October 13

“If it's not broken, don't fix it,”

Humble Bundle has been acquired by media giant IGN. [Gamasutra] “Media giant IGN announced today that it has acquired Humble Bundle, the company best known for selling packs of indie games at pay-what-you-want prices. Terms of the deal were not disclosed. This is potentially a big deal for game developers, since Humble has expanded beyond its bundling business to publish games, pay devs to make games for its subscription-based monthly game club, maintain a subscription-based online game trove, and operate an online game storefront. However, a press release confirming the deal also noted that Humble will continue to operate independently in the wake of the acquisition, with no significant business or staffing changes.”
posted by Fizz at 1:50 PM - 31 comments

“I told you so. You damned fools.”

As part of writing a literary biography of H.G. Wells, SF author and critic Adam Roberts is reading and blogging about everything Wells wrote.
posted by Chrysostom at 1:44 PM - 8 comments

"Puerto Rico’s colonial reality"

The Way We Talk About Puerto Rico Is Bullshit
The Media Really Has Neglected Puerto Rico [more inside]
posted by the man of twists and turns at 12:30 PM - 31 comments


Director Barry Jenkins, in partnership with The Chopstars has released a chopped and screwed version of the Grizzly Bear albums Veckatimest and Painted Ruins. [more inside]
posted by sleeping bear at 11:40 AM - 3 comments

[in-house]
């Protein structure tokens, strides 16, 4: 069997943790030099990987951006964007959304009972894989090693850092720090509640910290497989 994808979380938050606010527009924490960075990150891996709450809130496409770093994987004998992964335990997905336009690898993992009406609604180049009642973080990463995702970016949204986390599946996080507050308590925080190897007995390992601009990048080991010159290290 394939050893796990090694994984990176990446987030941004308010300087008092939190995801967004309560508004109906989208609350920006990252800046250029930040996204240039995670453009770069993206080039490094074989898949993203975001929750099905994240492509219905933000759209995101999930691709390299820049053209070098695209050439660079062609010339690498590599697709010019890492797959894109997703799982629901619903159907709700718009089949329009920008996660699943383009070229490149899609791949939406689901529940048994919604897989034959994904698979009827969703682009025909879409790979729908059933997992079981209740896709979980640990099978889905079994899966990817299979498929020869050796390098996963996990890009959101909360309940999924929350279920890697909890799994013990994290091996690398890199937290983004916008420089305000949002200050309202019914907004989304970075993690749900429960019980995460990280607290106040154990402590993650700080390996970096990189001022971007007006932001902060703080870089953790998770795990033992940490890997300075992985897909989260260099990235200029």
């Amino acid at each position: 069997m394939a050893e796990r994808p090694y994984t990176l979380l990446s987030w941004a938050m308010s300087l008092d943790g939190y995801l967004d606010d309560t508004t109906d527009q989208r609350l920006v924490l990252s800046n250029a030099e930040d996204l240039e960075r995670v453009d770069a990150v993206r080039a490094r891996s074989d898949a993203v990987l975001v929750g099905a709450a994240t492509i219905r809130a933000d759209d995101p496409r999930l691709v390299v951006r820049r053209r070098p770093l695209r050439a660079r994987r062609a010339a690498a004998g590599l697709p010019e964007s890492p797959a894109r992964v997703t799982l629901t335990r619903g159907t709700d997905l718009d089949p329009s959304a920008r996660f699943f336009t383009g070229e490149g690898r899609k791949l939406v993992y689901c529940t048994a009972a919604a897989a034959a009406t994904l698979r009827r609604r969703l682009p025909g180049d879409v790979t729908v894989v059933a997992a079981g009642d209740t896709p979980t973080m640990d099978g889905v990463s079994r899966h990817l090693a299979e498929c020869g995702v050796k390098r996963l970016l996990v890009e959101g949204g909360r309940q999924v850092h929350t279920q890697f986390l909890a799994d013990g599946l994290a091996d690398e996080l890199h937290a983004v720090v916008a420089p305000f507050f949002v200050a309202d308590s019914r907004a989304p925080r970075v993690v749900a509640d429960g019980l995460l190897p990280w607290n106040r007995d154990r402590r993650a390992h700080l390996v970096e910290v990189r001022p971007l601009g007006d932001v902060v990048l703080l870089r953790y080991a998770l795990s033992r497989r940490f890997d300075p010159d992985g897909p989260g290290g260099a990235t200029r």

Don't call them X-babies!

A trailer for The New Mutants has creeped outta the shadows. Bear with it, there's a different feel to it, the breakdown is here, with plenty of potential spoilers. What are The New Mutants? Only one of the best comic books you've probably never read.
posted by Brandon Blatcher at 11:12 AM - 54 comments

Criminalizing a Boycott

The ACLU has filed a federal lawsuit arguing a Kansas law requiring all state contractors to certify that they aren’t boycotting Israel violates the First and Fourteenth Amendments. Text of the complaint, Koontz v. Watson, is here. [more inside]
posted by marycatherine at 10:05 AM - 25 comments

They survived six hours in a pool as their neighborhood burned

"Jan Pascoe and her husband, John, were trapped. The world was on fire, and Jan was hyperventilating from fear. Then they remembered their neighbors’ pool."
posted by the turtle's teeth at 8:38 AM - 28 comments

Random Ties that Bind

Match.com went live in 1995. A new wave of dating websites, such as OKCupid, emerged in the early 2000s. And the 2012 arrival of Tinder changed dating even further. Today, more than one-third of marriages start online. Clearly, these sites have had a huge impact on dating behavior. But now the first evidence is emerging that their effect is much more profound.

Online dating may be enhancing racial integration and building stronger marriages. MIT Technology Review writes about a recent study.
posted by polywomp at 8:31 AM - 56 comments

All the colors, see the colors, feel the colors ... do you feel alive?

If you're looking to be properly un-spoopy in October, specifically on today, Friday the 13th, Beck's 13th studio album Colors might be the thing for you, if you want some solid, generally upbeat dance-rock. "It's like if the Clash decided to bring in some disco and hip-hop beats," he explains. "I wanted the songs to sound great in the car or at a party." (Sydney Morning Herald interview with Andrew Murfett, with a long look at Beck's life and musical career) If that sounds like your kind of thing, you can stream it on YouTube, Apple Music or Spotify via Pitchfork, and Soundcloud Go+. [more inside]
posted by filthy light thief at 7:50 AM - 17 comments


After the banning of Rose McGowan showed that nothing's changed at Twitter, a flood of users have decided to boycott Twitter today. The tweets that got McGowan temporarily banned were part of the conversation about sexual harassment in the film industry prompted by allegations against Harvey Weinstein (previously).
posted by clawsoon at 4:11 AM - 285 comments

October 12

"I think that such ‘ambivalent’ emotions can be embodied"